The common assumption is that only middle-aged men are at risk for sleep apnea. The problem with common assumptions is not just that they’re wrong, but that their wrongness puts people at risk. The truth is that sleep apnea can affect everyone–men, women, and even children. And most people don’t know they’re at risk or what the risks of sleep apnea might be.
On the other hand, people do understand that high blood pressure is a dangerous condition. And if you were to tell them they’re at risk for high blood pressure, they’ll understand why that’s a problem. Especially if you tell them that kids may be at risk, too.
Sleep Apnea and Hypertension: Common Risks
This is where our infographic comes in. People understand that high blood pressure has risks. We want to use that to communicate with people about the risks of sleep apnea. Because all the risks of high blood pressure are also risks related to sleep apnea.
One of the things that makes high blood pressure so dangerous is that our blood flows to every part of the body. It touches everything, and therefore almost every system in the body has the potential to be damaged by high blood pressure.
In the same way, sleep apnea has the potential to damage every part of the body. Sleep is the body’s vital restorative mechanism. When the body can’t get sleep, it can’t be restored. This leads to serious effects for virtually every system in the body.
Some of the most serious impacts of high blood pressure and sleep apnea are directed at your body’s core systems. Your heart is the literal and metaphorical center of your body’s function, and it’s the organ that is most impacted by high blood pressure. Your heart can be overworked and damaged by high blood pressure, resulting in heart pain and heart failure.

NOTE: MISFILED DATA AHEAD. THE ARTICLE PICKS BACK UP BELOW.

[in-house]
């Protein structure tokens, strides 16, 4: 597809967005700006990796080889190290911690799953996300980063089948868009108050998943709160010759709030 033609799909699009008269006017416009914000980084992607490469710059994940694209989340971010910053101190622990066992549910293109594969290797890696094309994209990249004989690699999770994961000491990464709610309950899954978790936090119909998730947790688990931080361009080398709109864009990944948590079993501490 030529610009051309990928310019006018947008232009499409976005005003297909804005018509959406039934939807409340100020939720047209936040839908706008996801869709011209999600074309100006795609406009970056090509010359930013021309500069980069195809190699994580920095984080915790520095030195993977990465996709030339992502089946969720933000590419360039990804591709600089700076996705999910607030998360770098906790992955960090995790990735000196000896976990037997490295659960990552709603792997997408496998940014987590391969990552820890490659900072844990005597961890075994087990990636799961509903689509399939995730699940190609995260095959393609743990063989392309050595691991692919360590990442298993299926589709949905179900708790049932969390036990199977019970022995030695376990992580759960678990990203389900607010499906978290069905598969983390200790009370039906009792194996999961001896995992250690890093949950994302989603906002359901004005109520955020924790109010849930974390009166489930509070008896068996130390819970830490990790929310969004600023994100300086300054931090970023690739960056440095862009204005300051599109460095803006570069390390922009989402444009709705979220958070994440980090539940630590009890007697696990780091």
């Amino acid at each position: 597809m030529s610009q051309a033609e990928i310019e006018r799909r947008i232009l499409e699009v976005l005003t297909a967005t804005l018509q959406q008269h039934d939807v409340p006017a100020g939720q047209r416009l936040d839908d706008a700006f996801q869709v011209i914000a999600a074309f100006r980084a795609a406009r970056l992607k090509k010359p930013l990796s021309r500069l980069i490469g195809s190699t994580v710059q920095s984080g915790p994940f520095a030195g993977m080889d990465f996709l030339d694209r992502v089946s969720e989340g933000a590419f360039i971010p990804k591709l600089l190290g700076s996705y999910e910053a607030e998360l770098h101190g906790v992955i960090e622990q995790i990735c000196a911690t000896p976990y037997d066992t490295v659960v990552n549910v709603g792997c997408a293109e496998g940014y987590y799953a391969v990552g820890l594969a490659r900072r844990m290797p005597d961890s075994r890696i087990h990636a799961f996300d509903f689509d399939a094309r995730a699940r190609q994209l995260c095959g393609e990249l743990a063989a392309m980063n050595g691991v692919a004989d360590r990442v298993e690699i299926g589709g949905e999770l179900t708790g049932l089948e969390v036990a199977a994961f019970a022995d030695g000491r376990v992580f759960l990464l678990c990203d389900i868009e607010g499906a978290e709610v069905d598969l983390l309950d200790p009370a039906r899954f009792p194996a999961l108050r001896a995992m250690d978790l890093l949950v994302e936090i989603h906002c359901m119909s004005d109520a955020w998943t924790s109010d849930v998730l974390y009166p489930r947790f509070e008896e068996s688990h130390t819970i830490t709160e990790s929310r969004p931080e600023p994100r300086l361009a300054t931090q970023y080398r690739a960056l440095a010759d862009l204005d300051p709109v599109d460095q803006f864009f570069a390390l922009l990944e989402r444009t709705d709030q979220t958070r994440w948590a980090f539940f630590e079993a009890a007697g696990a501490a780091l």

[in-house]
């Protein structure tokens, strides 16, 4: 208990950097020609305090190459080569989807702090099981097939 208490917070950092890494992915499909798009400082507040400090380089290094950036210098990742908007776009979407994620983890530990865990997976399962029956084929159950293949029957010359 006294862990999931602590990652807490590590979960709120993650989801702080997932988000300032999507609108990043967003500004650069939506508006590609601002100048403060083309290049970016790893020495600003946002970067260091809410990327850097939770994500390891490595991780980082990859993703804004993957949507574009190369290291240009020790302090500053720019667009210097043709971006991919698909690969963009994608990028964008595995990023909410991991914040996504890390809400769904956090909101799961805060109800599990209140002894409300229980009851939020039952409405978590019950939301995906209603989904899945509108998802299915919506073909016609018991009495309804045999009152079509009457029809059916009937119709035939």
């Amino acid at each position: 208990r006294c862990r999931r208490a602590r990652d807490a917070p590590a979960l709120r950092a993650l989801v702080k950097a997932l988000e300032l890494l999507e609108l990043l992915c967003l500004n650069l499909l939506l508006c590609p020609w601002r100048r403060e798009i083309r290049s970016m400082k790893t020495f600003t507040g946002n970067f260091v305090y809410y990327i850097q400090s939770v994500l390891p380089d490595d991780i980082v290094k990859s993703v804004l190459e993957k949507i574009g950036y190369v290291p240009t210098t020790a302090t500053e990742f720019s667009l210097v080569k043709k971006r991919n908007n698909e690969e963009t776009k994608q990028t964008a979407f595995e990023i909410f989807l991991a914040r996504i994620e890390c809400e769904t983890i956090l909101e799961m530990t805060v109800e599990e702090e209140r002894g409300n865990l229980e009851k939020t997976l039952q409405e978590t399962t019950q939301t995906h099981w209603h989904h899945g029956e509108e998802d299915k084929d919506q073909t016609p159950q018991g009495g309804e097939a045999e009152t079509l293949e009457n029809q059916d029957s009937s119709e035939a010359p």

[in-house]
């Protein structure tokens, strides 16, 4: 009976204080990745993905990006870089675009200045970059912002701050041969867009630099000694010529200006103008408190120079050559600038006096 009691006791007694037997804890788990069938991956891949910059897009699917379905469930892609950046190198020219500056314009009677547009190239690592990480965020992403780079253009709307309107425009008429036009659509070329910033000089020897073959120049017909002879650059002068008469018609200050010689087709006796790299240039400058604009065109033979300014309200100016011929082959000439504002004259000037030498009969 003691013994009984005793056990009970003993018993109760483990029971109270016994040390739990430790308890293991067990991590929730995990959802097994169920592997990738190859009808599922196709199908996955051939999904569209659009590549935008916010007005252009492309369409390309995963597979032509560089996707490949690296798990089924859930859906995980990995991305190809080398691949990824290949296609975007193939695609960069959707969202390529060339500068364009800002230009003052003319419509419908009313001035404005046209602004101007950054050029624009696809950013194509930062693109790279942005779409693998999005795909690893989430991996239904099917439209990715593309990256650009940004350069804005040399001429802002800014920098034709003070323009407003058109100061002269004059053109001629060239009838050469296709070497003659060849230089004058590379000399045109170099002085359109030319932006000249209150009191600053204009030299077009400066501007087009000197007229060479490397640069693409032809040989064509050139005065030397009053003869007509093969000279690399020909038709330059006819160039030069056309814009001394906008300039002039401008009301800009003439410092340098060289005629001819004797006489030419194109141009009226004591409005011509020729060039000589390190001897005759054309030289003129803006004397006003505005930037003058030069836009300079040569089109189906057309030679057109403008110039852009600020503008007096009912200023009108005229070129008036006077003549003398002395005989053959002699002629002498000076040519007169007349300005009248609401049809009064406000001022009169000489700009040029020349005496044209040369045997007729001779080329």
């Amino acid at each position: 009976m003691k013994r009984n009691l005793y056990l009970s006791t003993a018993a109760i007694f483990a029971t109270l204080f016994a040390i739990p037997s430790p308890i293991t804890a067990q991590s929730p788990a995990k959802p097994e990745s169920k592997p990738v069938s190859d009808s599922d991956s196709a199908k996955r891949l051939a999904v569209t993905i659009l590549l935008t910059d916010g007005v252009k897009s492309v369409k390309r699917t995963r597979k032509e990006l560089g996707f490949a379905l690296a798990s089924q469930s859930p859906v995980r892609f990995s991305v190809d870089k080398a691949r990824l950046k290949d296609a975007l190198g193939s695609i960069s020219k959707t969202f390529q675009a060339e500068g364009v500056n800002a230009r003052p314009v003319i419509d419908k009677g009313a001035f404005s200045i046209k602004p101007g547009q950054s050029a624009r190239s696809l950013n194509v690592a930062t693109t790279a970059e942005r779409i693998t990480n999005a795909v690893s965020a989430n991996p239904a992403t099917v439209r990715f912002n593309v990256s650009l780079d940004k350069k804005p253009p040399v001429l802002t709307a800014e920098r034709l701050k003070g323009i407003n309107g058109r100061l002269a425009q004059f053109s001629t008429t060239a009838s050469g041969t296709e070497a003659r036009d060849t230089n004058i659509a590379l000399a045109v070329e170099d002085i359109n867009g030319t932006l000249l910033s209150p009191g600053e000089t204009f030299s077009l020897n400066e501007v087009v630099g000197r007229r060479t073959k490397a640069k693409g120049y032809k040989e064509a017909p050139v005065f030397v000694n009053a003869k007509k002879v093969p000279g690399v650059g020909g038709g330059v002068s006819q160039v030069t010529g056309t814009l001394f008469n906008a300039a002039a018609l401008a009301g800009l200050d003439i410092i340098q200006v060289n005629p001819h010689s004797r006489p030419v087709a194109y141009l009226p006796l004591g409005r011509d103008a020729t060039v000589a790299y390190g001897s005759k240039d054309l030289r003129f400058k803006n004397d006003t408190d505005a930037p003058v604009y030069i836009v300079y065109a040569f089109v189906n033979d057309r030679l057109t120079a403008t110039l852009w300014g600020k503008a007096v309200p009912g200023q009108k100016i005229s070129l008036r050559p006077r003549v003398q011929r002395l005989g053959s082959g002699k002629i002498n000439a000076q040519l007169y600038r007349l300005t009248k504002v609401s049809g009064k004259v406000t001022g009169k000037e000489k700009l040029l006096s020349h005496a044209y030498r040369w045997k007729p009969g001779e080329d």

High blood pressure can also damage your body’s most important blood filters: the kidneys. The force of high blood pressure can damage the filtration system, impairing their function or leading to kidney failure.
Your brain is also at risk from hypertension because hypertension increases your risk of stroke. High blood pressure can increase your risk of both ischemic and hemorrhagic strokes.
Senses, Moods, and Lifestyle
The impacts of high blood pressure also affect other systems you might consider “superficial.” It can damage your vision, potentially leading to blindness through retinopathy or glaucoma.
Medications for high blood pressure can also impact your mood, leading to depression and anxiety.
And your mood can be further impacted by sexual dysfunction and a loss of libido.
Watch Out for These Deadly Dangers
Because everyone is aware of the dangers of high blood pressure, you’re probably already on the lookout for it. And even if you’re not, your doctor probably is, since they typically take your blood pressure at every doctor’s visit.
On the other hand, you’re probably not on the lookout for sleep apnea. But now that you know about the dangers, you might want to start. So what do you look out for?
Loud snoring is one of the most visible (well, audible) warning signs. If you’re a loud snorer, your risk of sleep apnea is high. You should also be concerned if you experience sleepiness during the day, wake up with headaches, experience dry mouth, or have symptoms of depression or another mood disorder.
Hypertension is another warning sign for sleep apnea. Sleep apnea can cause high blood pressure or make it harder to treat. The good news is that treating sleep apnea can sometimes treat high blood pressure, too. And that’s the kind of overlap we can get behind!